One of the best examples I can give you is the Neutral Buoyancy Lab here: a 60-meter-by-30-meter pool that’s about 12 meters deep. It was used all throughout the ISS assembly time period for spacewalking training. We still need it now; it’s still a critical facility that supports astronaut training for maintenance repair tasks outside ISS. The ISS program is the one that pays for that facility and for the particular people with the skills to run it, but we don’t use the pool nearly as much as we used to. So we looked for partners, and we were helped by Raytheon Technical Services, the contractor team who runs the neutral buoyancy lab for us. Raytheon helped find a really interesting partner: Petrofac Training Services. They support the offshore oil industry, and one of the things they provide is emergency training for offshore workers. They want to do emergency drills where people might be in a helicopter going out to a rig, but the helicopter has to dunk in the ocean. They want to provide training in our pool for how you would get out of that.

When did that start?

About six months ago. From everything I’ve heard, interest is building, based on the work Petrofac has been doing out there.

ISS is the biggest program at Johnson. Now that construction is complete, what’s your focus?

The ISS program office has done a reorganization where there is more of a focus on utilization throughout that office as well throughout Johnson. In the station utilization phase, there are three main areas: fundamental discovery science, using ISS as a testbed for exploration, and research and development in areas that have more direct applicability to people here on Earth. In the last area, for example, we’ve learned more about how bacteria behave in a microgravity environment. You’ve probably read about how we took up salmonella to the space station. It turns out salmonella gets more virulent in microgravity, and we’re able to determine some things about which genes in the bacteria were turning on and off. That allows you to then get some clues about how you might go about developing a vaccine. And there’s a company that’s working on that right now.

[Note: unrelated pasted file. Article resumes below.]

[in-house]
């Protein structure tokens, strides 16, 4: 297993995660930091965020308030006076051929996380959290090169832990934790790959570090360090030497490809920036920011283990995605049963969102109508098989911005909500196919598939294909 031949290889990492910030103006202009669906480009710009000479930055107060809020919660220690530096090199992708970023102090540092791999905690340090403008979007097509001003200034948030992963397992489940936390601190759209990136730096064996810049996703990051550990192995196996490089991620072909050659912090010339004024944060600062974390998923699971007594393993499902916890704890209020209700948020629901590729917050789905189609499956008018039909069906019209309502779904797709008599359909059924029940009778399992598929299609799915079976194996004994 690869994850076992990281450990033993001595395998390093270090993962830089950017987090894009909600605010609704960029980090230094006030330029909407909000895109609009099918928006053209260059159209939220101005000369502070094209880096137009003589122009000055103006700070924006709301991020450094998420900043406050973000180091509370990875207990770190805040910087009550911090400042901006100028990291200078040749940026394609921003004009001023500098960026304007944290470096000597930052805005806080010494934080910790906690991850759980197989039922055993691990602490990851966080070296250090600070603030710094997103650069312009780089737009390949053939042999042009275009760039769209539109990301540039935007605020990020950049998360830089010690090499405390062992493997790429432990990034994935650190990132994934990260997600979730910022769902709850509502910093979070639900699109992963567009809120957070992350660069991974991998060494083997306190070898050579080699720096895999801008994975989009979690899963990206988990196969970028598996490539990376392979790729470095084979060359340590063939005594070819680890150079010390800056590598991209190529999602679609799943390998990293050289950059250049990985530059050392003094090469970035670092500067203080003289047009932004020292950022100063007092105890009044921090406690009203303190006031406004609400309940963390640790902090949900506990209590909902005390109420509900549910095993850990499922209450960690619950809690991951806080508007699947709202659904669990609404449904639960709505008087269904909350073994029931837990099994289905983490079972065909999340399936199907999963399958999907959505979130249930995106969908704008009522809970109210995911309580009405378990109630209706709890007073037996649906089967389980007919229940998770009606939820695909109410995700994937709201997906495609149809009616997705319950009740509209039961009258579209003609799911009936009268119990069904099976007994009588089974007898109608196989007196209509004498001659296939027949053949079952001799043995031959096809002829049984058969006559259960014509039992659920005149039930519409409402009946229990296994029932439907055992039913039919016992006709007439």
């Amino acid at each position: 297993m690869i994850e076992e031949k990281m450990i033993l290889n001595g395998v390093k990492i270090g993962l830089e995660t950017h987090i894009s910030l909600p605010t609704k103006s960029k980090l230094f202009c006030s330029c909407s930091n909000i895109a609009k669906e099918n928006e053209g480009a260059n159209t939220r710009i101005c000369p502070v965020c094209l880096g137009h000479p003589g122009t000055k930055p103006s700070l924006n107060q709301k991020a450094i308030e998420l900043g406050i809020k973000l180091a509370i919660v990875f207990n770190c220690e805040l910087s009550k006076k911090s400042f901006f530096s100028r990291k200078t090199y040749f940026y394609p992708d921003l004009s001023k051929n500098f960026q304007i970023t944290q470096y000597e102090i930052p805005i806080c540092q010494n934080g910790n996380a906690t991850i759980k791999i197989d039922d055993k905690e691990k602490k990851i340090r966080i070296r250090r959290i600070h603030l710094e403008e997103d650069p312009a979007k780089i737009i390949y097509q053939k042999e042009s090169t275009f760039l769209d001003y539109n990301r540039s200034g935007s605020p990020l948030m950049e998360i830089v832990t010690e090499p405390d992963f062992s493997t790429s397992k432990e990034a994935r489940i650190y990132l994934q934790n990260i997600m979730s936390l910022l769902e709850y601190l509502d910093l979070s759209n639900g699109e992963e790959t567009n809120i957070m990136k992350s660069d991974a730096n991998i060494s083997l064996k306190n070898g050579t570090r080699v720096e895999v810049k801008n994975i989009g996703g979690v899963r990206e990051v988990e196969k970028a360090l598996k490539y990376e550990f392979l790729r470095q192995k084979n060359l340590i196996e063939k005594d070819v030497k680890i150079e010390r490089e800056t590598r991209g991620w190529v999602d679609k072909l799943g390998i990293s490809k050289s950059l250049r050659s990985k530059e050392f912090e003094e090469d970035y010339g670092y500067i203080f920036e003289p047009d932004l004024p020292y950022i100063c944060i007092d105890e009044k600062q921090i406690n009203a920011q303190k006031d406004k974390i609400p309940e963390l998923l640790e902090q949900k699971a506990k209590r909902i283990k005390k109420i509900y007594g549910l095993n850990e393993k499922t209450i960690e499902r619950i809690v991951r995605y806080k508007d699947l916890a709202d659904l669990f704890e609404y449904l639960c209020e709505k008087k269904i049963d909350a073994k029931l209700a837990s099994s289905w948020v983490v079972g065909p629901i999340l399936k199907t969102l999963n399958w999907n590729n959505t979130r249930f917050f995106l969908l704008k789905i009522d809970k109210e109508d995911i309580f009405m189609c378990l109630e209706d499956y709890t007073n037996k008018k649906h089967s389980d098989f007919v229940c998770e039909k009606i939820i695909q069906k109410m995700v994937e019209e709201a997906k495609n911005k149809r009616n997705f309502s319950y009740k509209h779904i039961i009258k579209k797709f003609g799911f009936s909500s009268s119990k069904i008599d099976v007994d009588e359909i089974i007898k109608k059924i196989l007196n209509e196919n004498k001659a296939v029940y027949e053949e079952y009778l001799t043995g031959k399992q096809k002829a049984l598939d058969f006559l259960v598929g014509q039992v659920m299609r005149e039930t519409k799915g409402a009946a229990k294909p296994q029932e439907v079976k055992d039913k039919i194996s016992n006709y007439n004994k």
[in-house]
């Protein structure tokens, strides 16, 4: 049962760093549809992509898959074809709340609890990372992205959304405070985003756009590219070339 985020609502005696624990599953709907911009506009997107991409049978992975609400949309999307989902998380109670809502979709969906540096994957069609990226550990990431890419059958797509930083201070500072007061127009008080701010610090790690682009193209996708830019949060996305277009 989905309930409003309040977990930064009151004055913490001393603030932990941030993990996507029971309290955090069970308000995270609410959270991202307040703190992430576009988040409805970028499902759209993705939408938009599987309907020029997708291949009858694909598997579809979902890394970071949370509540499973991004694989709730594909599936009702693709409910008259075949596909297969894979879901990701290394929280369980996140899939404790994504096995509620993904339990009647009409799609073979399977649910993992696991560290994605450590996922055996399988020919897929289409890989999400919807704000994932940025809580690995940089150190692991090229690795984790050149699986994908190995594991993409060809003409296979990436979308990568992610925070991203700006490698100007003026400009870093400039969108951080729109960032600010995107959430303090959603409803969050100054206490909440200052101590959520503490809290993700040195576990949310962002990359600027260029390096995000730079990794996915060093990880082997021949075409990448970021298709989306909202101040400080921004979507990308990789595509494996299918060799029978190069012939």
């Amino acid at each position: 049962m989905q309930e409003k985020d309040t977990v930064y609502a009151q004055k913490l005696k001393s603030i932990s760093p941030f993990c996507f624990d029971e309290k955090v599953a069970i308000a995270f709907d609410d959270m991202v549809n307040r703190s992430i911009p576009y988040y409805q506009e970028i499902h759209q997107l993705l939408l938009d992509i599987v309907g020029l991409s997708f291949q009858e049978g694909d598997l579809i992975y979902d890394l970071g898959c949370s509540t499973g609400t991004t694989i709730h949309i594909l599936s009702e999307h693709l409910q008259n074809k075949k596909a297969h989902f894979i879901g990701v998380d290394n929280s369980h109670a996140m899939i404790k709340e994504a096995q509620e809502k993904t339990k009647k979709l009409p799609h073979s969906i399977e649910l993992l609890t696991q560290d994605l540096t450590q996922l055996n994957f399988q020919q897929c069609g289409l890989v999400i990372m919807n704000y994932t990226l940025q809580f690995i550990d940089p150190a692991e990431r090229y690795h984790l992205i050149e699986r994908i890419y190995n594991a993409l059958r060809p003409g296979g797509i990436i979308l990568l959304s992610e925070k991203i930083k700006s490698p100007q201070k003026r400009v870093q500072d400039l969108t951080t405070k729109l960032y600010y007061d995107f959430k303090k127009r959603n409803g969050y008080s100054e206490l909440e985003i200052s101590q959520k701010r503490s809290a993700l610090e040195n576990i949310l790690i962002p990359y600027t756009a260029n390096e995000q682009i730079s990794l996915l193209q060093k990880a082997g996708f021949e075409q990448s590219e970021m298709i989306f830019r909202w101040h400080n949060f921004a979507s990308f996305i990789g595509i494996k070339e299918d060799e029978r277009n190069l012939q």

Last summer, NASA human spaceflight boss William Gerstenmaier told the Senate Commerce Committee that via the Commercial Crew Program, ISS might be able to support a seven-member crew. Is Johnson’s ISS office actively planning for a crew of seven?

As the Commercial Crew Program proceeds and we get a better idea of when the capability is available, taking up four people from a U.S. launch site with a commercial crew vehicle rather than three at a time on each Soyuz flight, we would certainly like to take advantage of it.

How do you prioritize space station utilization, given that the program could end as soon as 2020?